On Gender Politics on Screen, the Authenticity of Moving Images, and the Nature of Performance
Documentarian Robert Greene’s three most recent films — Fake It So Real, Actress and the new Kate Plays Christine — are all concerned with the nature of performance. Kate Plays Christine mixes elements of fiction, documentary and essay as Greene depicts actress Kate Lyn Sheil preparing to play the role of real-life news anchor Christine Chubbuck in a narrative film, whose tormented making Greene chronicles. Chubbuck committed suicide on the air in 1974, after reading a note criticizing her station’s devotion to “blood and guts” programming. Kate Plays Christine is an investigation into the representation of violence and death, and it’s proved to be Greene’s most controversial film so far. The “fiction” portions of the film are distinctly artificial, using a palette of saturated colors and exaggerated makeup. And the ending, in which Sheil directly confronts Greene and/or the audience, has proven divisive. However, Greene is aiming for an active spectator. He wants the audience to imagine a better ending if they dislike the one he and Sheil imagined. Studio Daily spoke with Greene, who now teaches in Columbia, Missouri, in New York in June 2016.
StudioDaily: How has writing your column for Sight and Sound and teaching full-time affected your perspective on filmmaking?
Robert Greene: The column began with Hammer to Nail and moved over to Sight and Sound while I was making Actress. It was a way of talking about the ideas which were going to be in the movie, which I didn’t realize at the time. I wanted to start talking about documentaries in a certain way, because I wanted to go in that direction. I had to take more of an extended break from the column than I wanted to in order to make Kate Plays Christine. I just feel like it really helps me. The processes of writing about movies and making movies are related but completely different. It keeps me thinking about the elastic possibilities of documentary in general. That’s something I’m excited by. I still get excited by it. They talk to each other in complex ways. Teaching poses a risk, because for movies that are supposed to be formally adventurous, if it gets too didactic in a professorial way, they will not work. But my job as a professor is to get people to think in didactic terms. It makes me nervous about how these things will relate, so I’m trying to be as atypical a professor as possible. I don’t want to give lectures to students and have them watch a movie and regurgitate back my lecture. But it’s also always good to be around eager people who want to make movies. These students were part of the process for Kate Plays Christine.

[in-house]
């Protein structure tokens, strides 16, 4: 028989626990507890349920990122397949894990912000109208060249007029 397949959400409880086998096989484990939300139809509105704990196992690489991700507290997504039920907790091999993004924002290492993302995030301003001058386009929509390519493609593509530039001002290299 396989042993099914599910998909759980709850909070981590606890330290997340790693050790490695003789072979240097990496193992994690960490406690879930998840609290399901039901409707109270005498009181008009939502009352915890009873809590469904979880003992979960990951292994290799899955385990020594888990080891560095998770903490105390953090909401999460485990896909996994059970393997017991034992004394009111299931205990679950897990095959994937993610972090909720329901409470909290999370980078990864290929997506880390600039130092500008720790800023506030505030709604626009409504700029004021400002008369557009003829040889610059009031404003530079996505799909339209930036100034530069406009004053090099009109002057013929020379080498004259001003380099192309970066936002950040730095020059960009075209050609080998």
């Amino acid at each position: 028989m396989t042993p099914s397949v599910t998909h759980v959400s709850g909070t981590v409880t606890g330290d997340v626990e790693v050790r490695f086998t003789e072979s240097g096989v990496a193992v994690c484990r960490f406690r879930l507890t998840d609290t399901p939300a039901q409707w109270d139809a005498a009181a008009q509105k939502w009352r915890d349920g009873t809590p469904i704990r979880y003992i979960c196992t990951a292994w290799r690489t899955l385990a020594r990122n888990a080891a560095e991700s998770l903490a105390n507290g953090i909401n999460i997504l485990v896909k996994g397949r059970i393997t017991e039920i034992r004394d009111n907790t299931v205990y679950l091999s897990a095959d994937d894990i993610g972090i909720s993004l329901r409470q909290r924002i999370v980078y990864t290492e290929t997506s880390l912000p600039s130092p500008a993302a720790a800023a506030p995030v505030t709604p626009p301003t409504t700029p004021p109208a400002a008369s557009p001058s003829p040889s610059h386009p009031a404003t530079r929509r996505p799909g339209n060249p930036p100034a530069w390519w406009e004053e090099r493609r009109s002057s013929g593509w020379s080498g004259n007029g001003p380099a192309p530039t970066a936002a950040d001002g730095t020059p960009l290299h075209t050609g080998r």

Of your past four films, three are about women. What attracts you to female subjects?
Well, I have an interest in identity, performance and gender. Gender and performance are related, obviously. My films are all really about gender in some ways, even when they’re about men. When a man’s filming a woman, there’s a tension in the process that is necessarily complex. When women are being filmed by a camera held by a man — or even when men see images of women, because the camera doesn’t even need to be held by a man — it’s automatically layered. You’re not seeing the person but the person having to perform in a sexist world. She has to negotiate a system. It would be a less interesting film if it were a dude playing Christine or a similar concept. The politics of the image are gendered. I want to make films where you’re reading into it. If I was a woman filming a man, I would try to find other ways to find those layers in the image. The politics of being a woman on screen are different from being a man on screen because of the society we live in. That leads to something documentary is good at exploring in its form. At the same time, I want to make movies about both men and women.